Exploring central and peripheral diversity in antibody evolution.
Publikation/Tidskrift/Serie: Mol Immunol
Förlag: Molecular Immunology
The antigen-binding site, the paratope, of an antibody can be seen as being composed of a central core and a more peripheral area situated at its rim. Naturally these regions acquire their diversity using different mechanisms and they also have dissimilar roles, as they contribute differently to the binding interaction. Also, antigens of different size utilize these regions differently; while haptens mainly interact with the central core, larger antigens have additional interactions in more peripheral regions. Since haptens do not occupy the entire available paratope we hypothesized that hapten-specific antibodies, as they develop naturally or in the laboratory, have an imprint of the carrier protein they were once selected on. By using combinatorial library and phage display technologies on a hapten-specific antibody we were able to demonstrate that a peripheral carrier imprint indeed exists. We further show that such an imprint can act as a seed in the evolution of binders that recognize the carrier protein even in the absence of the hapten modification. The observed results provide a plausible mechanism for how haptenization of self-antigens can lead to the development of autoimmunity.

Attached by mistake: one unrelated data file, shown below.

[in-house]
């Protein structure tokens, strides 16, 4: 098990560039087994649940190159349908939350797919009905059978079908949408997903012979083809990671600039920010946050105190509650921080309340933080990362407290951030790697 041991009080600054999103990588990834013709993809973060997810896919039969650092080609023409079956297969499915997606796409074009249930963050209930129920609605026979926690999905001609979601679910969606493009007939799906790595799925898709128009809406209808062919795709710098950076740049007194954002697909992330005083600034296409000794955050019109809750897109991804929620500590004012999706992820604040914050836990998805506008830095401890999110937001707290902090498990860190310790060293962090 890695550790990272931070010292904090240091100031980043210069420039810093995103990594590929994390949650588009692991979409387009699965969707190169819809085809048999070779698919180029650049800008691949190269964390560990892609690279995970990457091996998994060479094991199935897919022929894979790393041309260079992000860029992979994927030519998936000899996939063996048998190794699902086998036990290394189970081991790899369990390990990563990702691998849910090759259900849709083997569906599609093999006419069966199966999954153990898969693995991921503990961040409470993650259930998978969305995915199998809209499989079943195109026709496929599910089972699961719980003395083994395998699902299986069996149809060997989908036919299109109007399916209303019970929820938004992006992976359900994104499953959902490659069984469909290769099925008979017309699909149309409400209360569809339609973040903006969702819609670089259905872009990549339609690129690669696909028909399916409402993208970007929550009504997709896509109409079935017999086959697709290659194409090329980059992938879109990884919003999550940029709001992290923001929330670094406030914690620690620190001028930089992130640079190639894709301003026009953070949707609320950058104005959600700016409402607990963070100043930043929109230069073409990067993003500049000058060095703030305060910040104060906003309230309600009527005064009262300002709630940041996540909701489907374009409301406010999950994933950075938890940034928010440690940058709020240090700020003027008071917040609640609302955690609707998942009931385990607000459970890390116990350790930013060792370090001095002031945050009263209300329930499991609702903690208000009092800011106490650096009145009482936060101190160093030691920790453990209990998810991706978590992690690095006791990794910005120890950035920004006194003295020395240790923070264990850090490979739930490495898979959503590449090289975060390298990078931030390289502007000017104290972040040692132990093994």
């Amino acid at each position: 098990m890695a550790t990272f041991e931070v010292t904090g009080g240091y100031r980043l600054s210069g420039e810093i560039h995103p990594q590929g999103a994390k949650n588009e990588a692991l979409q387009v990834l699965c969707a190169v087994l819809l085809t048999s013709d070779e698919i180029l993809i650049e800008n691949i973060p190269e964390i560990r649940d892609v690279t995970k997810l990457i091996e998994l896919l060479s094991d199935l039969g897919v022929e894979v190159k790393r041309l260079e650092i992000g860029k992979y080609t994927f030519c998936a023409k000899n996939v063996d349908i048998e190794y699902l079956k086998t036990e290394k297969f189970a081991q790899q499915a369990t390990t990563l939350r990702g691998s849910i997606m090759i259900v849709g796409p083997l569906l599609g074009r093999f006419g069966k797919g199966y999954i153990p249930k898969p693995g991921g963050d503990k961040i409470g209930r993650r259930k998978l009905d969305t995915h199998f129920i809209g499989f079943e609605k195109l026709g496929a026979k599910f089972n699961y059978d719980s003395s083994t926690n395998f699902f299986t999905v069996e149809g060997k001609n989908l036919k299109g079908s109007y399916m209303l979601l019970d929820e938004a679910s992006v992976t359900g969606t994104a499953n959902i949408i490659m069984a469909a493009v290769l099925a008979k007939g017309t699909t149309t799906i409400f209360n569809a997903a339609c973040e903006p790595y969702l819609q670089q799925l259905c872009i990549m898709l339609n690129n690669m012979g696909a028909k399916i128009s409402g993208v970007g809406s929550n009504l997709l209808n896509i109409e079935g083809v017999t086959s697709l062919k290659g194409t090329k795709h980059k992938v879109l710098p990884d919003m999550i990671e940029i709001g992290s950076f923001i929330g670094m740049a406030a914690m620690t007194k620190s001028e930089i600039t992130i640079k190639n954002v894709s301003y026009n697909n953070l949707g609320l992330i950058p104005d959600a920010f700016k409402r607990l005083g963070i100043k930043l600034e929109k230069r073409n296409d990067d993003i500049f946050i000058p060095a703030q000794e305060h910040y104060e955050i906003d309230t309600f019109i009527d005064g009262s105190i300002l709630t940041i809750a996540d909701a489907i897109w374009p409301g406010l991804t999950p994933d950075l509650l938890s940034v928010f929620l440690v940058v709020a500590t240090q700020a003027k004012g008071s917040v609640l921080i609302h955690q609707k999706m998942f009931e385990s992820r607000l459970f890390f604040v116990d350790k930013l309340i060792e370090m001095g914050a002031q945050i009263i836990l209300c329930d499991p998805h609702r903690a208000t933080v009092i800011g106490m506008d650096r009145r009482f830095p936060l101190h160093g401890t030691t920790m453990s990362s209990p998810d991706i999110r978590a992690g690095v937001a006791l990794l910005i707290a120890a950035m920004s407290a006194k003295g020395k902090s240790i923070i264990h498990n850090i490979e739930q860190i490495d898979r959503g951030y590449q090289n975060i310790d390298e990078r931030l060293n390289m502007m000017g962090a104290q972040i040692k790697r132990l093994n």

- Immunology in the medical area
- Antibody library
- Antibody evolution
- Phage display
- ISSN: 0161-5890